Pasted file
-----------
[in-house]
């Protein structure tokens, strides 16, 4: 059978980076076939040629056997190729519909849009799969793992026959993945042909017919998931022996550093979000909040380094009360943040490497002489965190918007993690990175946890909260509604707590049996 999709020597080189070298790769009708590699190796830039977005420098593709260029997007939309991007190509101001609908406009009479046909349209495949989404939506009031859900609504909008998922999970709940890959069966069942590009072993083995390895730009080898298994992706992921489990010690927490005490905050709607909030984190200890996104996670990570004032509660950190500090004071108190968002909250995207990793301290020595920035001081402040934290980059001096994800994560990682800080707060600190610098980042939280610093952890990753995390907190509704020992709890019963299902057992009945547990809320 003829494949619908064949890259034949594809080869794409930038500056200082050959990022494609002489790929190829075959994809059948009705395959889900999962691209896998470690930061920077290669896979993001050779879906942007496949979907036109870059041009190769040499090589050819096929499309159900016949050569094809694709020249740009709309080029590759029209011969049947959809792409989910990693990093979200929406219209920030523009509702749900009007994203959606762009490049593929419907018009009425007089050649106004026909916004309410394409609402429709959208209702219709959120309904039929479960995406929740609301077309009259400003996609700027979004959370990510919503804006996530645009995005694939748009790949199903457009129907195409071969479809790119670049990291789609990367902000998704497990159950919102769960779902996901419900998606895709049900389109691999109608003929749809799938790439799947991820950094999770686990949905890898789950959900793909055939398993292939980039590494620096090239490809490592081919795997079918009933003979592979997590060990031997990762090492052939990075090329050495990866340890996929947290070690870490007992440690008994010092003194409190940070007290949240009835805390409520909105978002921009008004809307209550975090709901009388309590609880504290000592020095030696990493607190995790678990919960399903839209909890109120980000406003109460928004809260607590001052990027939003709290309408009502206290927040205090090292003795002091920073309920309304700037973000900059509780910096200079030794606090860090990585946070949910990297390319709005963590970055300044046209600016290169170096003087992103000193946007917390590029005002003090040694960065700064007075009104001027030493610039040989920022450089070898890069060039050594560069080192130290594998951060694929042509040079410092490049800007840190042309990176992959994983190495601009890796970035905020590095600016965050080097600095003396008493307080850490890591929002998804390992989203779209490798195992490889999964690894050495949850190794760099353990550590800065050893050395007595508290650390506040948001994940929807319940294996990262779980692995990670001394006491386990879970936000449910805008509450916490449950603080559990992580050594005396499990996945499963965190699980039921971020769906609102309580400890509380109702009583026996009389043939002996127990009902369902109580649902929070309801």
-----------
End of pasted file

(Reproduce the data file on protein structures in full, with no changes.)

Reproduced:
[in-house]
């Protein structure tokens, strides 16, 4: 059978980076076939040629056997190729519909849009799969793992026959993945042909017919998931022996550093979000909040380094009360943040490497002489965190918007993690990175946890909260509604707590049996 999709020597080189070298790769009708590699190796830039977005420098593709260029997007939309991007190509101001609908406009009479046909349209495949989404939506009031859900609504909008998922999970709940890959069966069942590009072993083995390895730009080898298994992706992921489990010690927490005490905050709607909030984190200890996104996670990570004032509660950190500090004071108190968002909250995207990793301290020595920035001081402040934290980059001096994800994560990682800080707060600190610098980042939280610093952890990753995390907190509704020992709890019963299902057992009945547990809320 003829494949619908064949890259034949594809080869794409930038500056200082050959990022494609002489790929190829075959994809059948009705395959889900999962691209896998470690930061920077290669896979993001050779879906942007496949979907036109870059041009190769040499090589050819096929499309159900016949050569094809694709020249740009709309080029590759029209011969049947959809792409989910990693990093979200929406219209920030523009509702749900009007994203959606762009490049593929419907018009009425007089050649106004026909916004309410394409609402429709959208209702219709959120309904039929479960995406929740609301077309009259400003996609700027979004959370990510919503804006996530645009995005694939748009790949199903457009129907195409071969479809790119670049990291789609990367902000998704497990159950919102769960779902996901419900998606895709049900389109691999109608003929749809799938790439799947991820950094999770686990949905890898789950959900793909055939398993292939980039590494620096090239490809490592081919795997079918009933003979592979997590060990031997990762090492052939990075090329050495990866340890996929947290070690870490007992440690008994010092003194409190940070007290949240009835805390409520909105978002921009008004809307209550975090709901009388309590609880504290000592020095030696990493607190995790678990919960399903839209909890109120980000406003109460928004809260607590001052990027939003709290309408009502206290927040205090090292003795002091920073309920309304700037973000900059509780910096200079030794606090860090990585946070949910990297390319709005963590970055300044046209600016290169170096003087992103000193946007917390590029005002003090040694960065700064007075009104001027030493610039040989920022450089070898890069060039050594560069080192130290594998951060694929042509040079410092490049800007840190042309990176992959994983190495601009890796970035905020590095600016965050080097600095003396008493307080850490890591929002998804390992989203779209490798195992490889999964690894050495949850190794760099353990550590800065050893050395007595508290650390506040948001994940929807319940294996990262779980692995990670001394006491386990879970936000449910805008509450916490449950603080559990992580050594005396499990996945499963965190699980039921971020769906609102309580400890509380109702009583026996009389043939002996127990009902369902109580649902929070309801």